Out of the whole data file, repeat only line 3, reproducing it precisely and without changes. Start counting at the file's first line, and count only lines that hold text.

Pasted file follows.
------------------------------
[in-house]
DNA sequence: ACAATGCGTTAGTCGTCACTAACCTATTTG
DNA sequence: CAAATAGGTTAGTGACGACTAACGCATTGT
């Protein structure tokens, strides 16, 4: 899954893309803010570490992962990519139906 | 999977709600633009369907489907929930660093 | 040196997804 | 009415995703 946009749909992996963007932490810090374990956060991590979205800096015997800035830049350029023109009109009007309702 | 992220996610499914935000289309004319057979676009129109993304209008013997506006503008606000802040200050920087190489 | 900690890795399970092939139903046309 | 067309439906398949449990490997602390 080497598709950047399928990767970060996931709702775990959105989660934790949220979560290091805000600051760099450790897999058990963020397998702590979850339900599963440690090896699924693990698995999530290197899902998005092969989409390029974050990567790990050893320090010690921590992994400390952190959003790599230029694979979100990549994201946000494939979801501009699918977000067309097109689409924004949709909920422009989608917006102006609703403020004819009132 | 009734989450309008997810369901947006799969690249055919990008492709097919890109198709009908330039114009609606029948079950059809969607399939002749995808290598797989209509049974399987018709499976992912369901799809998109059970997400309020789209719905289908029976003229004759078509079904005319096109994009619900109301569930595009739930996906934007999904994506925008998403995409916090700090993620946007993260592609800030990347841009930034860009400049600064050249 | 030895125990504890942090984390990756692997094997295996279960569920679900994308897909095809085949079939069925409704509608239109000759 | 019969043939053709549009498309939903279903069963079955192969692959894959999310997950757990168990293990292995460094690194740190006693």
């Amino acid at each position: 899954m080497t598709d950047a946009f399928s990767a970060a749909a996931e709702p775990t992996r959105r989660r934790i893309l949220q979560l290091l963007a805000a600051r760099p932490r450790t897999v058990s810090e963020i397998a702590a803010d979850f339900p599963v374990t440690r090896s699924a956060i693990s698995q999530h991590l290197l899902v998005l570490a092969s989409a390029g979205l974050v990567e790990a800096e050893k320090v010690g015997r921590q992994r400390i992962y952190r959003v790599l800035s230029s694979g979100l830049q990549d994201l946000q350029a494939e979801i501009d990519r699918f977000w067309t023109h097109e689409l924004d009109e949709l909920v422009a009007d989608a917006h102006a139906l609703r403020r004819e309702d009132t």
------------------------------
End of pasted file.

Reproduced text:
DNA sequence: CAAATAGGTTAGTGACGACTAACGCATTGT